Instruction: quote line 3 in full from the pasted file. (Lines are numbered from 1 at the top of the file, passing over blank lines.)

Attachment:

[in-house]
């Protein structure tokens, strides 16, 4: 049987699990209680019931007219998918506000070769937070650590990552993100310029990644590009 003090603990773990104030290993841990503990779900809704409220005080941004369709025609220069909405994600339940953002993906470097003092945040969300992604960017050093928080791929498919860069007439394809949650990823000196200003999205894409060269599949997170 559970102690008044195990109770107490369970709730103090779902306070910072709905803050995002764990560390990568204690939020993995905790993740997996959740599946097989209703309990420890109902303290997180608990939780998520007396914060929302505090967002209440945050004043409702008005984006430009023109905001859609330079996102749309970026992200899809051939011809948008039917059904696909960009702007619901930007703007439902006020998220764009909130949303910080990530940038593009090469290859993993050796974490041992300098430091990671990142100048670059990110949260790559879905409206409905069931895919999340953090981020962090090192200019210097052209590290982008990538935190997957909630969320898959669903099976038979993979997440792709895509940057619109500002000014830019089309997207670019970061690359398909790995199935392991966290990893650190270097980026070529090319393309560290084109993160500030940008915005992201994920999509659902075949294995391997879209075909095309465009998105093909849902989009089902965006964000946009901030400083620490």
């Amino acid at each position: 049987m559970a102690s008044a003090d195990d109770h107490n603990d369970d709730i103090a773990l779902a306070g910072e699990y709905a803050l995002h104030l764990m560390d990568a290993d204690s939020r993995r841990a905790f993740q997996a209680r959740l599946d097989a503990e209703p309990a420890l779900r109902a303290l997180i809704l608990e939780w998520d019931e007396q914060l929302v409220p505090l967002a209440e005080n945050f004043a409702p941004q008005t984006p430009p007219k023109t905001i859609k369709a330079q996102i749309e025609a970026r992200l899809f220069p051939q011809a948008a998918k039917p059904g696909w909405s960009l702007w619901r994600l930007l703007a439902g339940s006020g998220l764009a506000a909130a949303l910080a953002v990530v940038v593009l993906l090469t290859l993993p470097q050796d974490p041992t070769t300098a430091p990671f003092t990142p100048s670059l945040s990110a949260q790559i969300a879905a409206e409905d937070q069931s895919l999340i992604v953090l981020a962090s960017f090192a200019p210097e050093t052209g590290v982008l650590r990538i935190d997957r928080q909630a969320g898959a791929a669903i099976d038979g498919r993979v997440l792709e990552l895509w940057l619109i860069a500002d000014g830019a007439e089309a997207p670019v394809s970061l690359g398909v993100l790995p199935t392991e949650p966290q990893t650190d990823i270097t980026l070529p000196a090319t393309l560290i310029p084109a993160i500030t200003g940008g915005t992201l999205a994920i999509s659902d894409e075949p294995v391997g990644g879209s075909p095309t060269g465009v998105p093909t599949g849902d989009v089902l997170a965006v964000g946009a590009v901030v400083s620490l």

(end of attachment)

């Amino acid at each position: 049987m559970a102690s008044a003090d195990d109770h107490n603990d369970d709730i103090a773990l779902a306070g910072e699990y709905a803050l995002h104030l764990m560390d990568a290993d204690s939020r993995r841990a905790f993740q997996a209680r959740l599946d097989a503990e209703p309990a420890l779900r109902a303290l997180i809704l608990e939780w998520d019931e007396q914060l929302v409220p505090l967002a209440e005080n945050f004043a409702p941004q008005t984006p430009p007219k023109t905001i859609k369709a330079q996102i749309e025609a970026r992200l899809f220069p051939q011809a948008a998918k039917p059904g696909w909405s960009l702007w619901r994600l930007l703007a439902g339940s006020g998220l764009a506000a909130a949303l910080a953002v990530v940038v593009l993906l090469t290859l993993p470097q050796d974490p041992t070769t300098a430091p990671f003092t990142p100048s670059l945040s990110a949260q790559i969300a879905a409206e409905d937070q069931s895919l999340i992604v953090l981020a962090s960017f090192a200019p210097e050093t052209g590290v982008l650590r990538i935190d997957r928080q909630a969320g898959a791929a669903i099976d038979g498919r993979v997440l792709e990552l895509w940057l619109i860069a500002d000014g830019a007439e089309a997207p670019v394809s970061l690359g398909v993100l790995p199935t392991e949650p966290q990893t650190d990823i270097t980026l070529p000196a090319t393309l560290i310029p084109a993160i500030t200003g940008g915005t992201l999205a994920i999509s659902d894409e075949p294995v391997g990644g879209s075909p095309t060269g465009v998105p093909t599949g849902d989009v089902l997170a965006v964000g946009a590009v901030v400083s620490l």